About This Wine
France's Champagne region remains the source of the world's finest sparkling wines, and the place from which only named Champagne itself can be produced. However, top Champagnes can be seriously expensive, and some big Champagne brands spend so much on, well, branding, that the amount of money that is left over per bottle to actually include decent Champagne can be ... very modest.
Enter the "Methode Traditionnelle" sparklings - made in exactly the same method as Champagne, and which are all but the same in their grape varieties, flavours, and handsome packaging .. but at a much lower price.
Our three top picks are the:
In terms of how each might be put to best use, the Quartz Reef is the ideal meet-the-guests-as-they-arrive sparkling. The Pichot is the food-friendly heavyweight, able to accompany and enhance anything from oysters to turkey to BBQ'd foods. The Paul Louis is made for desserts and sweets, and is also the inexpensive quaffer for parties and events.
To help with choosing and give you serving options, we've put together a mixed dozen - four of each of these three sparklings - here.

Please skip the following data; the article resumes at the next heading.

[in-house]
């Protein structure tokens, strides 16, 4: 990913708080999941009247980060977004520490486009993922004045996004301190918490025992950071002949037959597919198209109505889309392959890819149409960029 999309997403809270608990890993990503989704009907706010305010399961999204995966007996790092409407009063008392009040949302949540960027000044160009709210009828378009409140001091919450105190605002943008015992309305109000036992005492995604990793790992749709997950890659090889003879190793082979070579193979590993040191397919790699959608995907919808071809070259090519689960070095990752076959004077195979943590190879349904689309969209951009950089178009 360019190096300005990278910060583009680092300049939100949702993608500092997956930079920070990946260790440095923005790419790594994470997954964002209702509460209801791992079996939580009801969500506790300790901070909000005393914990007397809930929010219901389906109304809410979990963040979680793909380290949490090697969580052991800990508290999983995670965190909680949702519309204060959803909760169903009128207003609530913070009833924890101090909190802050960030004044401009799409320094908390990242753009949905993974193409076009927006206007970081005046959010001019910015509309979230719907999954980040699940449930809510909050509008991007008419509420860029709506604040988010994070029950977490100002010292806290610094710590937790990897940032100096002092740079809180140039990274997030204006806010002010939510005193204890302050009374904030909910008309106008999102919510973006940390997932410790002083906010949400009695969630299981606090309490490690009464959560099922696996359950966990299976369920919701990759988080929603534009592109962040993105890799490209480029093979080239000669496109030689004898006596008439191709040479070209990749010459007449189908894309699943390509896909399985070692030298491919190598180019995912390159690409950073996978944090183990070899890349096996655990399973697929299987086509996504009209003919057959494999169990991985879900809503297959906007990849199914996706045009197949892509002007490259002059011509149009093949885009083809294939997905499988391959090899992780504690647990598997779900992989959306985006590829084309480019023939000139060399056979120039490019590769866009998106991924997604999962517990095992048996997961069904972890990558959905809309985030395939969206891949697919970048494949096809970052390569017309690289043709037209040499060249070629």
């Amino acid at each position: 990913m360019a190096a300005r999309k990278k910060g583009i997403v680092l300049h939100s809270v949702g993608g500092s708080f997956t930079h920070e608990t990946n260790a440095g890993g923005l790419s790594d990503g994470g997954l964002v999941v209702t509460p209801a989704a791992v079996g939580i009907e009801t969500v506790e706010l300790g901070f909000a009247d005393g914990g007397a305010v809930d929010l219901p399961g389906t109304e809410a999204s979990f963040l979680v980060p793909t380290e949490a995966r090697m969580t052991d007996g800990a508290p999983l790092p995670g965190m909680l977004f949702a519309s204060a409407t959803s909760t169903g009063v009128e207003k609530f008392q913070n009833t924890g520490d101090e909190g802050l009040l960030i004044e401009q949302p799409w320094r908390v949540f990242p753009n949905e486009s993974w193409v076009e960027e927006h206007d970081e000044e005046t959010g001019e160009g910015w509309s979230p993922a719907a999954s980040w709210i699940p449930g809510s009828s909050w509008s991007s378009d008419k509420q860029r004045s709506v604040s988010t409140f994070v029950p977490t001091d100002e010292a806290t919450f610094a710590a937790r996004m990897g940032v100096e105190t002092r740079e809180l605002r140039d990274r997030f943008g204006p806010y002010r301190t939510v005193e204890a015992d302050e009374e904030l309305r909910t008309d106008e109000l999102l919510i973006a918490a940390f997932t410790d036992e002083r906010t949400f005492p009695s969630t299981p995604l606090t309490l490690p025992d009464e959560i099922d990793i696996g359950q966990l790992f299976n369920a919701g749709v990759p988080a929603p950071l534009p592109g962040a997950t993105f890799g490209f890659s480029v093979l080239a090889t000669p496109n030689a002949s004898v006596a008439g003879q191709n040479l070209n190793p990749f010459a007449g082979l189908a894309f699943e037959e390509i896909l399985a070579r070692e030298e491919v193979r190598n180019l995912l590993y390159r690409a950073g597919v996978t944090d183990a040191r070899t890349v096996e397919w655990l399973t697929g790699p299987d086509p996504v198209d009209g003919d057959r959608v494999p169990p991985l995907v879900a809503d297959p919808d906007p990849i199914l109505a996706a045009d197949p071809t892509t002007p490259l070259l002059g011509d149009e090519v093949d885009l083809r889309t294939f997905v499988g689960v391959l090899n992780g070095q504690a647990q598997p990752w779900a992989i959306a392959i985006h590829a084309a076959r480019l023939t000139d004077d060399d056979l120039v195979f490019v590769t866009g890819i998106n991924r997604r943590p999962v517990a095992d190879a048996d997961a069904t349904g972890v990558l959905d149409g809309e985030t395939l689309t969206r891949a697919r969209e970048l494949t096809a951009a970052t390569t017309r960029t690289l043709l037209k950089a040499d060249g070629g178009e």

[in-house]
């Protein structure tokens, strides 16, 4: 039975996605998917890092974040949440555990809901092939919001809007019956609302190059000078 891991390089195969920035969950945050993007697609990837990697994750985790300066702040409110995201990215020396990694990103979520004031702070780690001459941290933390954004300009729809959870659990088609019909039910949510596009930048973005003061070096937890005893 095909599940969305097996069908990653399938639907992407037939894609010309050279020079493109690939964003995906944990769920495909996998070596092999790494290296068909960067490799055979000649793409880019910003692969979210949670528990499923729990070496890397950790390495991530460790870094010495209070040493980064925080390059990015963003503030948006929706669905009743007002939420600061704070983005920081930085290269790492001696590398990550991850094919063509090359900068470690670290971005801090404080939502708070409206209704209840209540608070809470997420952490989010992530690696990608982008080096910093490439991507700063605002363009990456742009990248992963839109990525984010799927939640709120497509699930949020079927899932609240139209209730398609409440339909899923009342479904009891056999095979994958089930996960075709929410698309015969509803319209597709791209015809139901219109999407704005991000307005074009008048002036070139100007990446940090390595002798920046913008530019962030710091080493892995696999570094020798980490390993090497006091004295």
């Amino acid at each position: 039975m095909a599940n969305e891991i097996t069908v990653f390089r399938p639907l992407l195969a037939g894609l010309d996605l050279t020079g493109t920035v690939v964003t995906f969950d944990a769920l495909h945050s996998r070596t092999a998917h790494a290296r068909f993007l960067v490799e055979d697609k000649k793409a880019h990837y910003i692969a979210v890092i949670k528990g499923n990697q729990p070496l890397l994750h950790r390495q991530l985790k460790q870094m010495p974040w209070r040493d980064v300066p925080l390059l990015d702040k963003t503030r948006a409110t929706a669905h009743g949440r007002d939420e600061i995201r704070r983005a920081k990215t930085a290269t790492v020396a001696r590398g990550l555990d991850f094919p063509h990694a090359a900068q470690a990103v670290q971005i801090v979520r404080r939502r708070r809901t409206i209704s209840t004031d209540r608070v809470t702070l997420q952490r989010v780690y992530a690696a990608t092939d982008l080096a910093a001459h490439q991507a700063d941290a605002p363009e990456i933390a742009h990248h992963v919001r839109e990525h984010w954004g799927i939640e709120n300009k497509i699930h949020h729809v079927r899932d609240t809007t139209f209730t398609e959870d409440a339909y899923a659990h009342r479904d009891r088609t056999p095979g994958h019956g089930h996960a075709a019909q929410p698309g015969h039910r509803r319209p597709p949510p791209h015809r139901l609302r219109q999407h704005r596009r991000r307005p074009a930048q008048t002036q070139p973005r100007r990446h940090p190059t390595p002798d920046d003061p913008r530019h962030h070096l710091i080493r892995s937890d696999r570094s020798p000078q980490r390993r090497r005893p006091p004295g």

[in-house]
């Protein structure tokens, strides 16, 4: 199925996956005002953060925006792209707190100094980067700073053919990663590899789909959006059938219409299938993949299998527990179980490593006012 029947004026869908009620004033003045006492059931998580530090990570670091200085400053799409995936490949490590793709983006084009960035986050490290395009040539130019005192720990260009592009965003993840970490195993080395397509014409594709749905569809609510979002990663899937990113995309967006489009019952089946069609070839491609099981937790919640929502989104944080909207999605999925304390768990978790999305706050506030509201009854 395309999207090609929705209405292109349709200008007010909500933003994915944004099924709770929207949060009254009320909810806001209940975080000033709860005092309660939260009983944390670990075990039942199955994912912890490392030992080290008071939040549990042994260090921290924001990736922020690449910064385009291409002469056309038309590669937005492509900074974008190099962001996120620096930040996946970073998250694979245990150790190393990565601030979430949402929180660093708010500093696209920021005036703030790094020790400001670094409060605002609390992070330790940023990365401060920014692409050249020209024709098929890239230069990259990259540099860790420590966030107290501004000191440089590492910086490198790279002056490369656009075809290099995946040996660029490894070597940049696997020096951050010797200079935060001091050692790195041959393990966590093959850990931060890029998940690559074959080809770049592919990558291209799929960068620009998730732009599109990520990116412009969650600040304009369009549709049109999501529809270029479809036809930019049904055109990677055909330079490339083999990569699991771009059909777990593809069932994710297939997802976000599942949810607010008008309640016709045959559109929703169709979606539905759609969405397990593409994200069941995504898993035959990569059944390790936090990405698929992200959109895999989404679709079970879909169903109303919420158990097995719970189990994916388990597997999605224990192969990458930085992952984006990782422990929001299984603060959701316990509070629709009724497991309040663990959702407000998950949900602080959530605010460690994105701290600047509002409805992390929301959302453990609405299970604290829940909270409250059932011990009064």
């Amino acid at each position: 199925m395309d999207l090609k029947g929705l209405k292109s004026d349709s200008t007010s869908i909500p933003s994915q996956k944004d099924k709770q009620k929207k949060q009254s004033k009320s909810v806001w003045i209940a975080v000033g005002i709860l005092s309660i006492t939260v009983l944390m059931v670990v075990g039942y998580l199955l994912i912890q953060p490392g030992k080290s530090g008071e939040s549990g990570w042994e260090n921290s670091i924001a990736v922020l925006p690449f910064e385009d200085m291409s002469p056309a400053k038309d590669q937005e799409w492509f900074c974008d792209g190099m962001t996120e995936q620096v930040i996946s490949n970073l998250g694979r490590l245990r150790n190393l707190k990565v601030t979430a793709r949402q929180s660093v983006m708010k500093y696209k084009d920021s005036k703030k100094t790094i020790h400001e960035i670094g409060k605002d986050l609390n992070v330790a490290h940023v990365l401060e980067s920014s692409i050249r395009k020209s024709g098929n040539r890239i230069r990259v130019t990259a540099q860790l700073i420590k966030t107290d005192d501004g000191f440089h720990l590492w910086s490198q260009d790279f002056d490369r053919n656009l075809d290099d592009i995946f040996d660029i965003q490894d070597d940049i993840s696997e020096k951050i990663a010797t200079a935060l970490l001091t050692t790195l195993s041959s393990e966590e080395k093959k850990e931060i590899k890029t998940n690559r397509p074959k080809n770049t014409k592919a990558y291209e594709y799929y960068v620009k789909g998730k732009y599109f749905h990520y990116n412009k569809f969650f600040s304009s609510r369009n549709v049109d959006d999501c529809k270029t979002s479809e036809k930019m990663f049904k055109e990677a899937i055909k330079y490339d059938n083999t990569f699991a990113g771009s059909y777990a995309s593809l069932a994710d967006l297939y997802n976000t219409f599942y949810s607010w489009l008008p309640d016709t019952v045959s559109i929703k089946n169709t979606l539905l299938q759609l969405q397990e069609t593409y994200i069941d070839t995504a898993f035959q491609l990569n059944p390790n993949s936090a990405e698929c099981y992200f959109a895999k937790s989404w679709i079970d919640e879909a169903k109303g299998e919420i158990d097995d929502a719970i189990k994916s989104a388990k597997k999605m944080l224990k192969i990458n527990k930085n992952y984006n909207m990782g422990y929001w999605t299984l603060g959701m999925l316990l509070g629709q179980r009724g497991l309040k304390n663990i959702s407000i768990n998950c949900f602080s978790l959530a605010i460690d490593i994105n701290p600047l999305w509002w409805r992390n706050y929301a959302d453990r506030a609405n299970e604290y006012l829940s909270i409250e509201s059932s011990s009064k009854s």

No matter your choice, we do suggest not serving any sparkling wine - or indeed any white wine - too cold. At the right temperature, which is 10°C, their acidity will be well-balanced and their bouquet and body fully developed.
So how do you get a sparkling (or any white wine) to 10°C? Four ways:
1. Put the bottles in the fridge for two hours before serving.
2. If the bottles have been in the fridge for longer, take them out half an hour before serving.
3. Immerse bottles in an ice slurry (in a Champagne bucket, if you have one) of one third water and two thirds ice cubes for 15 minutes.
4. Store them in a dedicated wine fridge.
|Type||Champagne & Sparkling|
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